A diesel engine works by compressing a combination of fuel and air, resulting in combustion. Diesel engines don’t rely on a spark-ignited system to combust the fuel/air mixture. When combustion occurs, the energy released allows the car to move.
The remnants of the air/fuel mixture that ignited are eventually moved from the combustion chamber to the tailpipe where they are ejected from the vehicle. The exhaust system is responsible for playing this role. It ensures that the waste produced by the combustion process is eliminated from the car. This is what you should know about the way it works:
1). When combustion occurs, the exhaust gases produced move from the exhaust ports of the engine cylinders to the manifold.
The manifold is connected to the exhaust system. This allows the gases in the manifold to eventually transition through the various components of the exhaust system before reaching the tailpipe.
2). The exhaust system consists of decoupling elements, pipes and hangers, mufflers, and after-treatment devices.
3). The muffler is basically soundproofing.
It reduces the noise generated by the engine by dampening the vibrations it produces. In some places, the muffler is also called a silencer. The muffler is part of the cold end of the diesel system along with the tailpipes.
4). The decoupling elements connect the exhaust system and the manifold.
5). The after-treatment system hasn’t always been present in the configuration of the diesel engine.
For a while, the exhaust system was simply tasked with taking exhaust gas from the combustion chamber and depositing it in the environment.
But after a while, experts realized that these gases possessed harmful components that could negatively impact the environment. As a result, various authorities introduced laws that were designed to regulate the emissions produced by vehicles.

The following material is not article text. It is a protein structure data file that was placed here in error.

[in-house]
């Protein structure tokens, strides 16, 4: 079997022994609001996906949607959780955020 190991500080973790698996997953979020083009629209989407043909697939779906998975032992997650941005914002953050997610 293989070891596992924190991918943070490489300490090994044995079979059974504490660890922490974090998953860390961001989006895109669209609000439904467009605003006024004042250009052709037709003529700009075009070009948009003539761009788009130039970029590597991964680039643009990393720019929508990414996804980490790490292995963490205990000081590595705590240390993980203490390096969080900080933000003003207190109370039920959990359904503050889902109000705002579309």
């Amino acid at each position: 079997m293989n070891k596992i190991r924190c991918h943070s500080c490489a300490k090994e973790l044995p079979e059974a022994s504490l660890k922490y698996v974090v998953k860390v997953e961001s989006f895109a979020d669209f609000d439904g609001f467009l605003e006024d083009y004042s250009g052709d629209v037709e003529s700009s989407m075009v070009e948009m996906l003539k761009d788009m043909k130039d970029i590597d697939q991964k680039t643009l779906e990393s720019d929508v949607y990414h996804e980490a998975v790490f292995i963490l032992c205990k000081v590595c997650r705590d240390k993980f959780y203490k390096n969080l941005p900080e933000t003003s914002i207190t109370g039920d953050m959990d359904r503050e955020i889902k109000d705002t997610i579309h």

Manufacturers were charged with creating tools that could treat the exhaust gas after it left the engine to make it safer for the environment. This led to the invention of after-treatment systems.
6). One of the most important pollutants generated by diesel engines is particulate matter.
This is fuel and diesel fluid that wasn’t completely burned in the combustion chamber. When it is ejected through the tailpipe, particulate matter manifests as black smoke.
7). One of the most critical components of an after-treatment system is a catalytic converter that turns carbon monoxide into carbon dioxide and hydrocarbons into water and carbon dioxide using various chemical reactions.
The best catalytic converters are supposed to eliminate the smell of diesel, not to mention soot.
8). Besides the catalytic converter, after treatment systems also make use of particulate filters.
The filters tackle the visible particles that the catalytic converter fails to capture.
9). Modern systems have a diesel oxidation catalyst which turns accumulated soot into ash using extreme heat.
The ash remains in the particulate filter.
10). Some vehicles have systems that use the gases from a combustion chamber for braking purposes.
These vehicles still possess wheel brakes. However, the gases from the combustion chamber use a special brake that eases the burden the wheel brakes normally carry. A perfect example of this is the Flo Pro Exhaust system.